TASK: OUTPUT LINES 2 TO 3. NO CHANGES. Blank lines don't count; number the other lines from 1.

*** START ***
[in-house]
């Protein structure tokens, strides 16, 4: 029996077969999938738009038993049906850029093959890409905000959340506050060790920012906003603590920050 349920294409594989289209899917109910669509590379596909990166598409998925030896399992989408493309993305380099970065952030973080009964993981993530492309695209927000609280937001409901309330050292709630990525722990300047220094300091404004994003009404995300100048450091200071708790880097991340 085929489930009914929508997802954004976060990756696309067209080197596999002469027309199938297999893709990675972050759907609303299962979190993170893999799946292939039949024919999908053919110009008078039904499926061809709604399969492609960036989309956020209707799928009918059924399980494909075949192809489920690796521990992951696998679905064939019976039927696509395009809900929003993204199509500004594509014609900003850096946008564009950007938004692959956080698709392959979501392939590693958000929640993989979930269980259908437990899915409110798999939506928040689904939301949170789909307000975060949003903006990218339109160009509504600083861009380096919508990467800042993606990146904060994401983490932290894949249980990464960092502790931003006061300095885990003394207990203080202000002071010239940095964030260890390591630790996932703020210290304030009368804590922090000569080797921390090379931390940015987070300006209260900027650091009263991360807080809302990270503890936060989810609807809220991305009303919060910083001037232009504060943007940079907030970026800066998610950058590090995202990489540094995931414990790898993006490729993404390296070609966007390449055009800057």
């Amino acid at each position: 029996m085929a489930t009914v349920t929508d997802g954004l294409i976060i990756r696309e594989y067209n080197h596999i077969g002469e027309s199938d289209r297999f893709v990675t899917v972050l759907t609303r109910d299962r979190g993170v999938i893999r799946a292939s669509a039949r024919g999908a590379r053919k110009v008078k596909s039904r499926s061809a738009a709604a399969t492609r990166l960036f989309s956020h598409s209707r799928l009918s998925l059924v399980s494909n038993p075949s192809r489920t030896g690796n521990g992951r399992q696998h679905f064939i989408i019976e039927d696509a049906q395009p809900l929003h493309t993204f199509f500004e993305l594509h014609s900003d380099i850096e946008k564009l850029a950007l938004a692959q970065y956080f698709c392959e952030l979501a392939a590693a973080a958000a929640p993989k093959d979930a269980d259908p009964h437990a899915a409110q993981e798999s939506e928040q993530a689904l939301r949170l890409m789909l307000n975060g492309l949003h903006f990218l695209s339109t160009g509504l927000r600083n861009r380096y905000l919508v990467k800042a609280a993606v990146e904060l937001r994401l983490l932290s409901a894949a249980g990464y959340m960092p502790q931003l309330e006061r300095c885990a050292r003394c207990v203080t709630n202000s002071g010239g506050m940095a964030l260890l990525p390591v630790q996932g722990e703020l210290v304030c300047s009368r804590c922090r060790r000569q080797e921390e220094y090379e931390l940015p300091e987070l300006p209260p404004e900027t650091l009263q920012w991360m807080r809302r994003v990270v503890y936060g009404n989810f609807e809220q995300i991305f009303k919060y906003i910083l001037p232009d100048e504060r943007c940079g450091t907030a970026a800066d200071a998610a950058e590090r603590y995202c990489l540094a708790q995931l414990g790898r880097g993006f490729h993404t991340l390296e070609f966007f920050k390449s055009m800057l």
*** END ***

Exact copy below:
């Protein structure tokens, strides 16, 4: 029996077969999938738009038993049906850029093959890409905000959340506050060790920012906003603590920050 349920294409594989289209899917109910669509590379596909990166598409998925030896399992989408493309993305380099970065952030973080009964993981993530492309695209927000609280937001409901309330050292709630990525722990300047220094300091404004994003009404995300100048450091200071708790880097991340 085929489930009914929508997802954004976060990756696309067209080197596999002469027309199938297999893709990675972050759907609303299962979190993170893999799946292939039949024919999908053919110009008078039904499926061809709604399969492609960036989309956020209707799928009918059924399980494909075949192809489920690796521990992951696998679905064939019976039927696509395009809900929003993204199509500004594509014609900003850096946008564009950007938004692959956080698709392959979501392939590693958000929640993989979930269980259908437990899915409110798999939506928040689904939301949170789909307000975060949003903006990218339109160009509504600083861009380096919508990467800042993606990146904060994401983490932290894949249980990464960092502790931003006061300095885990003394207990203080202000002071010239940095964030260890390591630790996932703020210290304030009368804590922090000569080797921390090379931390940015987070300006209260900027650091009263991360807080809302990270503890936060989810609807809220991305009303919060910083001037232009504060943007940079907030970026800066998610950058590090995202990489540094995931414990790898993006490729993404390296070609966007390449055009800057």
């Amino acid at each position: 029996m085929a489930t009914v349920t929508d997802g954004l294409i976060i990756r696309e594989y067209n080197h596999i077969g002469e027309s199938d289209r297999f893709v990675t899917v972050l759907t609303r109910d299962r979190g993170v999938i893999r799946a292939s669509a039949r024919g999908a590379r053919k110009v008078k596909s039904r499926s061809a738009a709604a399969t492609r990166l960036f989309s956020h598409s209707r799928l009918s998925l059924v399980s494909n038993p075949s192809r489920t030896g690796n521990g992951r399992q696998h679905f064939i989408i019976e039927d696509a049906q395009p809900l929003h493309t993204f199509f500004e993305l594509h014609s900003d380099i850096e946008k564009l850029a950007l938004a692959q970065y956080f698709c392959e952030l979501a392939a590693a973080a958000a929640p993989k093959d979930a269980d259908p009964h437990a899915a409110q993981e798999s939506e928040q993530a689904l939301r949170l890409m789909l307000n975060g492309l949003h903006f990218l695209s339109t160009g509504l927000r600083n861009r380096y905000l919508v990467k800042a609280a993606v990146e904060l937001r994401l983490l932290s409901a894949a249980g990464y959340m960092p502790q931003l309330e006061r300095c885990a050292r003394c207990v203080t709630n202000s002071g010239g506050m940095a964030l260890l990525p390591v630790q996932g722990e703020l210290v304030c300047s009368r804590c922090r060790r000569q080797e921390e220094y090379e931390l940015p300091e987070l300006p209260p404004e900027t650091l009263q920012w991360m807080r809302r994003v990270v503890y936060g009404n989810f609807e809220q995300i991305f009303k919060y906003i910083l001037p232009d100048e504060r943007c940079g450091t907030a970026a800066d200071a998610a950058e590090r603590y995202c990489l540094a708790q995931l414990g790898r880097g993006f490729h993404t991340l390296e070609f966007f920050k390449s055009m800057l």